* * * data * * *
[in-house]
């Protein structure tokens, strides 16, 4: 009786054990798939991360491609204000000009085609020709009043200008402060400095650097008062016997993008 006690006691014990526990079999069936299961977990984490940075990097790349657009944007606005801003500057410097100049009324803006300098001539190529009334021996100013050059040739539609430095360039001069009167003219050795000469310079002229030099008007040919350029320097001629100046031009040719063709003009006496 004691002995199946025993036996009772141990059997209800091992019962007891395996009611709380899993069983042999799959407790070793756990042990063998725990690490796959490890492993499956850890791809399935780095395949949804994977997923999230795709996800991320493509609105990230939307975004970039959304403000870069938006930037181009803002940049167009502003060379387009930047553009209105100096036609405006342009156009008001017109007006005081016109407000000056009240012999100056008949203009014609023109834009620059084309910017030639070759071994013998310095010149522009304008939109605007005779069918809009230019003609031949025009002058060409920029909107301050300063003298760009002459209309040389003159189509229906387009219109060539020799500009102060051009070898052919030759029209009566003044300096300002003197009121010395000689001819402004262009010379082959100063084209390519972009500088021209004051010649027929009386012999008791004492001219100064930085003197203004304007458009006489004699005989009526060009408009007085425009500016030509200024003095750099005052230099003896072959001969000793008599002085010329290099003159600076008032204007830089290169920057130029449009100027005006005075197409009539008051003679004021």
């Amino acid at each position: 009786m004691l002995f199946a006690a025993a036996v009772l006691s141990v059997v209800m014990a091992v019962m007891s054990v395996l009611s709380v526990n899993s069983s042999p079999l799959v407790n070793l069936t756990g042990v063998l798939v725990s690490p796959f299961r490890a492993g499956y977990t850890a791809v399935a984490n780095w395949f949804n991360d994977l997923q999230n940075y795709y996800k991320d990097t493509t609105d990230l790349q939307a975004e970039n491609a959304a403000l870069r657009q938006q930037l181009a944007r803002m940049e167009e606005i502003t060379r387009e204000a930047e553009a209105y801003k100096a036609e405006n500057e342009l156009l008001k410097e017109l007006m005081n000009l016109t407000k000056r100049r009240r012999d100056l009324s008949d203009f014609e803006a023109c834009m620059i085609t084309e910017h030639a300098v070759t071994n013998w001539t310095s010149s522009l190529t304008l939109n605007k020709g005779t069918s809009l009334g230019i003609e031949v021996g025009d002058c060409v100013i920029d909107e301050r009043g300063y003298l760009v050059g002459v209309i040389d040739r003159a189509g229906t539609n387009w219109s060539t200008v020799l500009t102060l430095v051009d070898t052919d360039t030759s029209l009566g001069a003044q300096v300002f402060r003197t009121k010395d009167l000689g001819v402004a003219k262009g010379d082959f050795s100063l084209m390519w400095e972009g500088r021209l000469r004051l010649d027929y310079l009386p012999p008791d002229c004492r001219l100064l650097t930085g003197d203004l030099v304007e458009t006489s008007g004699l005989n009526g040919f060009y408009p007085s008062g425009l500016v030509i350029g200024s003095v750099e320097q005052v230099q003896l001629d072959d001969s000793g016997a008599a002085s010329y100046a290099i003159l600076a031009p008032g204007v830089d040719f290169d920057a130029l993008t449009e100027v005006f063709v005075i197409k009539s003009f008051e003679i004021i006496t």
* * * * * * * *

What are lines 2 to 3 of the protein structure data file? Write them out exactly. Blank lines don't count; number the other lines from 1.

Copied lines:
């Protein structure tokens, strides 16, 4: 009786054990798939991360491609204000000009085609020709009043200008402060400095650097008062016997993008 006690006691014990526990079999069936299961977990984490940075990097790349657009944007606005801003500057410097100049009324803006300098001539190529009334021996100013050059040739539609430095360039001069009167003219050795000469310079002229030099008007040919350029320097001629100046031009040719063709003009006496 004691002995199946025993036996009772141990059997209800091992019962007891395996009611709380899993069983042999799959407790070793756990042990063998725990690490796959490890492993499956850890791809399935780095395949949804994977997923999230795709996800991320493509609105990230939307975004970039959304403000870069938006930037181009803002940049167009502003060379387009930047553009209105100096036609405006342009156009008001017109007006005081016109407000000056009240012999100056008949203009014609023109834009620059084309910017030639070759071994013998310095010149522009304008939109605007005779069918809009230019003609031949025009002058060409920029909107301050300063003298760009002459209309040389003159189509229906387009219109060539020799500009102060051009070898052919030759029209009566003044300096300002003197009121010395000689001819402004262009010379082959100063084209390519972009500088021209004051010649027929009386012999008791004492001219100064930085003197203004304007458009006489004699005989009526060009408009007085425009500016030509200024003095750099005052230099003896072959001969000793008599002085010329290099003159600076008032204007830089290169920057130029449009100027005006005075197409009539008051003679004021």
């Amino acid at each position: 009786m004691l002995f199946a006690a025993a036996v009772l006691s141990v059997v209800m014990a091992v019962m007891s054990v395996l009611s709380v526990n899993s069983s042999p079999l799959v407790n070793l069936t756990g042990v063998l798939v725990s690490p796959f299961r490890a492993g499956y977990t850890a791809v399935a984490n780095w395949f949804n991360d994977l997923q999230n940075y795709y996800k991320d990097t493509t609105d990230l790349q939307a975004e970039n491609a959304a403000l870069r657009q938006q930037l181009a944007r803002m940049e167009e606005i502003t060379r387009e204000a930047e553009a209105y801003k100096a036609e405006n500057e342009l156009l008001k410097e017109l007006m005081n000009l016109t407000k000056r100049r009240r012999d100056l009324s008949d203009f014609e803006a023109c834009m620059i085609t084309e910017h030639a300098v070759t071994n013998w001539t310095s010149s522009l190529t304008l939109n605007k020709g005779t069918s809009l009334g230019i003609e031949v021996g025009d002058c060409v100013i920029d909107e301050r009043g300063y003298l760009v050059g002459v209309i040389d040739r003159a189509g229906t539609n387009w219109s060539t200008v020799l500009t102060l430095v051009d070898t052919d360039t030759s029209l009566g001069a003044q300096v300002f402060r003197t009121k010395d009167l000689g001819v402004a003219k262009g010379d082959f050795s100063l084209m390519w400095e972009g500088r021209l000469r004051l010649d027929y310079l009386p012999p008791d002229c004492r001219l100064l650097t930085g003197d203004l030099v304007e458009t006489s008007g004699l005989n009526g040919f060009y408009p007085s008062g425009l500016v030509i350029g200024s003095v750099e320097q005052v230099q003896l001629d072959d001969s000793g016997a008599a002085s010329y100046a290099i003159l600076a031009p008032g204007v830089d040719f290169d920057a130029l993008t449009e100027v005006f063709v005075i197409k009539s003009f008051e003679i004021i006496t």